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"Beware the ides of march!"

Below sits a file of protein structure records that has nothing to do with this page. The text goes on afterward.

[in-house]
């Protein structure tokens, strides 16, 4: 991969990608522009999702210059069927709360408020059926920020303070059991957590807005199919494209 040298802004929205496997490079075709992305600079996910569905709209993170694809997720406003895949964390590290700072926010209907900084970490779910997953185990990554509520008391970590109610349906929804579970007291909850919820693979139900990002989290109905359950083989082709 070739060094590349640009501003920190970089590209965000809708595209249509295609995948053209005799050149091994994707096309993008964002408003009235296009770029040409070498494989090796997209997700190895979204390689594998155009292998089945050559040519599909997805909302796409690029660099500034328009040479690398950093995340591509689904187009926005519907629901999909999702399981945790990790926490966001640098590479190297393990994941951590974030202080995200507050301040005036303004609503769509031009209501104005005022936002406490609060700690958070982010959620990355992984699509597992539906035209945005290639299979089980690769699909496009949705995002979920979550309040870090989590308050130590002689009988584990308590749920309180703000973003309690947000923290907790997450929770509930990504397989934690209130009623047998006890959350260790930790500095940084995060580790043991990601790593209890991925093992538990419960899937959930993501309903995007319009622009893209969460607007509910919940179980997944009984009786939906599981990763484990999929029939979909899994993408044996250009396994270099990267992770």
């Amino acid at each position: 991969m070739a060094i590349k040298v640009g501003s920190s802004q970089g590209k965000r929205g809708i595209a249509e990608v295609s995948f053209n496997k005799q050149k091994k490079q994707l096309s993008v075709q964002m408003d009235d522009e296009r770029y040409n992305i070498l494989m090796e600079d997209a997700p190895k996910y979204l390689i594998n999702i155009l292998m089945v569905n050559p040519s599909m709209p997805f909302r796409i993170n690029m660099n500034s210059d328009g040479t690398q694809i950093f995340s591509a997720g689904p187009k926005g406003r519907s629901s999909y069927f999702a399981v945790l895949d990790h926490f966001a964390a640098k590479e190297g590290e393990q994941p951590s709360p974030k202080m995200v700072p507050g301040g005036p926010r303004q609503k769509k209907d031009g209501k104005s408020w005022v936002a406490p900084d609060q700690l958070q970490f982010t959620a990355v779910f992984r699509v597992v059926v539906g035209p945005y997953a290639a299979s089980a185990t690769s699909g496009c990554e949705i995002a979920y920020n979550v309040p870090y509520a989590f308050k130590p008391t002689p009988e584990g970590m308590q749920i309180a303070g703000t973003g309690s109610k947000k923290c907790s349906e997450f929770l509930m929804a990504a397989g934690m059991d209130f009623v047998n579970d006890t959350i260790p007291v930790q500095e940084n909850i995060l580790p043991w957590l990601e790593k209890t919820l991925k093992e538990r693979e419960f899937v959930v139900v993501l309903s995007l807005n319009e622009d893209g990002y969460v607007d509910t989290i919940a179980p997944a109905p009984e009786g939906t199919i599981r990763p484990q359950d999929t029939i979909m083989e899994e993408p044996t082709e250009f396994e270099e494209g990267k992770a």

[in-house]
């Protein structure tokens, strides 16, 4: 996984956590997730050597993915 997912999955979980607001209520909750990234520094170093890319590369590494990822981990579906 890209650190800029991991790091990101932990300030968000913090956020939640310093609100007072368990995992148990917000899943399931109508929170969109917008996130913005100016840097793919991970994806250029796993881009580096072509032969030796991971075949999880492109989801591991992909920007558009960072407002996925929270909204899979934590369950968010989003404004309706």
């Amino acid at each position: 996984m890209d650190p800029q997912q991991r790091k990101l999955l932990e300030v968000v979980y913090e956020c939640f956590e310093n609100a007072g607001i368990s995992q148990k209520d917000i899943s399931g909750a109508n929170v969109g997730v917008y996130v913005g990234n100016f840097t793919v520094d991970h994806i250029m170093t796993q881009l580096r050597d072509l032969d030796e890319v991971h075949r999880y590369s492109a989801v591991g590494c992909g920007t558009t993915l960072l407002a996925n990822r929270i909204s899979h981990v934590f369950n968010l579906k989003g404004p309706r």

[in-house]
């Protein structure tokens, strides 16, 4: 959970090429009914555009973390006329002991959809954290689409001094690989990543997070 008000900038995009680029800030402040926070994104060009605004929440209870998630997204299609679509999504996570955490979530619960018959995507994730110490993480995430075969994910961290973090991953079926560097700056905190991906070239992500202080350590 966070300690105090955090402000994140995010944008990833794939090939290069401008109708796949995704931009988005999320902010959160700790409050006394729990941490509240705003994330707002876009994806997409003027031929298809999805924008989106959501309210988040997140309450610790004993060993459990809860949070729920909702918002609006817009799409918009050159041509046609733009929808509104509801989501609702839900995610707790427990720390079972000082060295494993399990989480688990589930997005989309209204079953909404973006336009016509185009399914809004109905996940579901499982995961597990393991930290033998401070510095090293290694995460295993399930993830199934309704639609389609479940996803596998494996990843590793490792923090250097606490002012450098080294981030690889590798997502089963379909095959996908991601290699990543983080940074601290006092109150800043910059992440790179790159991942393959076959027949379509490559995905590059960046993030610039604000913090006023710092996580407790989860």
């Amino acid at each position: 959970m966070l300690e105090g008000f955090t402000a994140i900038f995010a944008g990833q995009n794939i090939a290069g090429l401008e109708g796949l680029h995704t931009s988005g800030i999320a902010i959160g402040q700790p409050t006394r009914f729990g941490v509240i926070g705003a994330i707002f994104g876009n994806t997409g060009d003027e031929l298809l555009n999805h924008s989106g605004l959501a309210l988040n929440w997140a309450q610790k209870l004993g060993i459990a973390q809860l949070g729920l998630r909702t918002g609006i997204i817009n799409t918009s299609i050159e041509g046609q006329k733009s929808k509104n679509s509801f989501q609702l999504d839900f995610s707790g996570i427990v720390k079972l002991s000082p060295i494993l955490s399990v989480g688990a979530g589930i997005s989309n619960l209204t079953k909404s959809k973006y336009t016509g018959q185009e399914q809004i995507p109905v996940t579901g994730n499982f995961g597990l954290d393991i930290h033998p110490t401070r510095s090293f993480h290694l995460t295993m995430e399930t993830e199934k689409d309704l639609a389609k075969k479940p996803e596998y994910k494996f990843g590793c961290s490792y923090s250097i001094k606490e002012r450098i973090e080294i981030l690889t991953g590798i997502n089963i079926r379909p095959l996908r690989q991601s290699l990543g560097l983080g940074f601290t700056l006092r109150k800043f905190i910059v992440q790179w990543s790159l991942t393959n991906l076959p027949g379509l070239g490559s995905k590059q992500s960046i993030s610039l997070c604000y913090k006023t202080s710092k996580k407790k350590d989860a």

I know that virtue to be in you, Brutus, As well as I do know your outward favor. Well, honor is the subject of my story. I cannot tell what you and other men Think of this life; but for my single self, I had as lief not be as live to be In awe of such a thing as myself. I was born free as Caesar; so were you. We both have fed as well, and we can both Endure the winter's cold as well as he. For once, upon a raw and gusty day, The troubled Tiber chafing with her shores, Caesar said to me, 'Dar'st thou, Cassius, now Leap in with me into this angry flood And swim to yonder point?' Upon the word, Accoutred as I was, I plungèd in And bade him follow. So indeed he did. The torrent roared, and we did buffet it With lusty sinews, throwing it aside And stemming it with hearts of controversy . But ere we could arrive the point proposed, Caesar cried, 'Help me, Cassius, or I sink!' I, as Aeneas , our great ancestor, Did from the flames of Troy upon his shoulder The old Anchises bear, so from the waves of Tiber Did I the tirèd Caesar. And this man Is now become a god, and Cassius is A wretched creature and must bend his body If Caesar carelessly but nod on him. He had a fever when he was in Spain, And when the fit was on him, I did mark How he did shake. 'Tis true, this god did shake. His coward lips did from their color fly , And that same eye whose bend doth awe the world Did lose his luster. I did hear him groan. Ay, and that tongue of his that bade the Romans Mark him and w
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